12. On the question whether the complaint should be withdrawn or not, as urged for the appellant, we are of opinion that it should be withdrawn. The two entries about which the alleged commission of forgery is alleged, relate to an entry of Rs. 2,000/- said to be deposited with Parduman Das by Ram Das on Jeth Badi 2 Sambat 2005 and with respect to the alteration of the figure of Rs. 3,000/- to Rs. 3,001/- in the entry about giving loan to Ram Das on Jeth Badi 10 Sambat 2005. We have perused these entrias and we do not consider that the entry with respect to Rs. 3,000/- can be proved to have been tampered with.
The figure of Rs. 3,000/- in the details of this entry has not been tampered with. Some blot felt near the entry of Rs. 3,000/- in the beginning of the main entry and the ink spread over the figure of zero in the unit place. The naked eye does not disclose that this zero has been changed into '1'. The expert's opinion filed in the civil suit mentions that the figure '1' appears in a silhouetted form. We fail to understand what it means. The expert writes :
'If this spilling of ink would be at the same time as the writing of the said zero and the bi-kari, there would have been no trace of the stroke thereof, as is the case with the stroke of the altered figure '1', an indication of which is there in a silhouetted form, to a certain extent.'
13. This can only mean that the altered figure '1' cannot be read now and the alteration is only indicated in a silhouetted form. At the conclusion of his opinion, the expert wrote :
'this ink and spilled portion, on the face of it, bears a suspicious outlook. It indicates that it was done with undue care and attention.'
Suspicion will not go far in establishing the alleged forgery.
14. The accusation about the forgery seems to be the unfortunate result of both Parduman Das and Ram Das failing to recollect at the time of filing the plaint or this written statement in the civil suit about the transaction of Re. 1/-which had taken place between the parties on Asarh Sudi 2, Sambat 2005. Naturally one couldhave forgotten the debiting of Re. 1/- to Ram Das on this date. It was on account of this fact that the plaint did hot disclose an advance of Re. 1/- to Ram Das and simply mentioned that Rs. 2,500/- had been advanced and that the written statement did not mention that Rs. 2,500/-had been taken on loan on Jeth Badi 2, Sambat 2005 and Re. 1/- on Asarh Sudi 2. Sambat 2005, on the other hand, wrongly alleged that Rs. 2,501/-had been taken on Jeth Badi 10.
When this entry came to his knowledge, Ram Das defendant applied for amendment of his written statement. Probably this wrong defence led to the impression that Ram Das must have tried to tamper with this entry in order to give support to his contention. However, the fact remains that we do not consider that this entry had been tampered with or it could be provedto have been tampered with.
15. The other entry of Rs. 2,000/- is not among the main entries which really constitutethe Kachchi Rokar Bahi. Some entries, according to the system of accounting by Parduman Das are made fortnightly at the top of the entries made in this Bahi. Such entries are known as Sira entries, i.e., entries written at the top. It appears that these entries are then noted in another Bahi known as Sira Bahi, Lal Bahi or Badi Bahi. This entry of Rs. 2,000/- is not noted in the Sira Bahi filed by Parduman Das in the civil suit for Sambat 2003 to Sambat 2006.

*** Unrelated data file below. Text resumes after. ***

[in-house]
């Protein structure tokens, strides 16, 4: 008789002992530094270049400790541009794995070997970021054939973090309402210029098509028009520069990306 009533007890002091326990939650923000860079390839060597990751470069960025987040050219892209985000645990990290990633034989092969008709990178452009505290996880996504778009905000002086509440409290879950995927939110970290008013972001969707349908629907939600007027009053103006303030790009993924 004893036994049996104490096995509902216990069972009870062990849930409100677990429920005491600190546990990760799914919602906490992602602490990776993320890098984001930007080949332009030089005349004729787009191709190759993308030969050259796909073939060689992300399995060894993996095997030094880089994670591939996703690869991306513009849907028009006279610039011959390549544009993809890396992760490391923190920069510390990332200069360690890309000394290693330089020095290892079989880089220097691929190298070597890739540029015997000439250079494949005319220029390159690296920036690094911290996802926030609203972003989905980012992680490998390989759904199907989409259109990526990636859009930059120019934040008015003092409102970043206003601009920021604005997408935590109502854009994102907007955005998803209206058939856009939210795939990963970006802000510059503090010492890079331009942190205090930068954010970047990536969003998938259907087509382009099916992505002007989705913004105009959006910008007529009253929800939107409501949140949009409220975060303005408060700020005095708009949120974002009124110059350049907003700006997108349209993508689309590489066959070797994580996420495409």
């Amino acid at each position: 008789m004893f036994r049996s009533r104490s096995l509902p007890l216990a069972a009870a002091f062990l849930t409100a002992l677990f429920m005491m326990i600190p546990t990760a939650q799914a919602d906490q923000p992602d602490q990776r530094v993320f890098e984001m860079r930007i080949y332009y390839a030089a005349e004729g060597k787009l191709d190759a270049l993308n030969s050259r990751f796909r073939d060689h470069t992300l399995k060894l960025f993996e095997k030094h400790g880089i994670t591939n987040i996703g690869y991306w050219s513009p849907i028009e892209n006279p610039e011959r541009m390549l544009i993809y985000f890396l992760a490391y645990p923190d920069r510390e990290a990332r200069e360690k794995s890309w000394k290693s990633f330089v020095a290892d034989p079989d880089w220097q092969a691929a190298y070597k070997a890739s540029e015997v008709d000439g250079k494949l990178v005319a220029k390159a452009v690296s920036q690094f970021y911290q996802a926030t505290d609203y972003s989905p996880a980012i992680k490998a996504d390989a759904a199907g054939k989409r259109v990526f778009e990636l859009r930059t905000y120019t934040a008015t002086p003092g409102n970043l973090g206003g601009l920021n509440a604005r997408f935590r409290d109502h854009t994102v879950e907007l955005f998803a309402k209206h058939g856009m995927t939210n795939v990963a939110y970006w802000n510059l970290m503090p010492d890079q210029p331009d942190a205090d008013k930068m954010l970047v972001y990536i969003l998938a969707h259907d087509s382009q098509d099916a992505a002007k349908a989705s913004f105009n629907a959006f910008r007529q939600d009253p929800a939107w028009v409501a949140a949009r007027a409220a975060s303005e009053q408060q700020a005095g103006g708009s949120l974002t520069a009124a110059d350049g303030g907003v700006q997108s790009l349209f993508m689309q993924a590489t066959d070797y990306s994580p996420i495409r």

It is the absence of this entry in the Sira Bahi which is considered to give a He to thedefendant's allegation that he deposited Rs.2,000/- with Parduman Das On Jeth Badi 2. There are reasons to suspect the genuineness of this Sira Bahi and they are on account of the statement of Parduman Das or his agent Ram Shanker Lal in the criminal case that the Sira Bahi used to be destroyed at the end of the year when the entries had been taken over to proper Bahis. It was in the answer to the interrogatories in the civil suit that it was said that Sira Bahis are in existence and would be produced.
Ram Das then pleaded that the plaintiff was trying to prepare a false Sira Bahi. Further, we have tried at the hearing of this appeal toget a clear idea of the nature of Sira entries Land how they are dealt with in the Kachchi Rokar Bahi later on and are unable to get ft clear picture. We have been referred to the statement of Parduman Das in the civil suit that all the Sira entries in Kachchi Rokar are not accounted for in the Kachchi Rokar or Sira Bahi or anywhere else. It follows, therefore, that too much importance cannot be given to the absence of theentry of Rs. 2,000/- in the Sira Bahi in which also the entries are made fortnightly.
The other circumstances said to establish that this entry of Rs. 2,000/- was forged in the High Court by Ram Das, who admits the entry to be in his handwriting, do not appear to go far in establishing that the entry was forged by Ram Das in this High Court.
16. In this view of the matter, it does not appear to us to be expedient that Ram Das should be put on trial for the alleged offences under Sections 466 and 467 I. P. C.
17. We, therefore, allow this appeal andorder that the complaint filed against the appellant under Section 467. I. P. C. be withdrawn fromthe court of the Magistrate.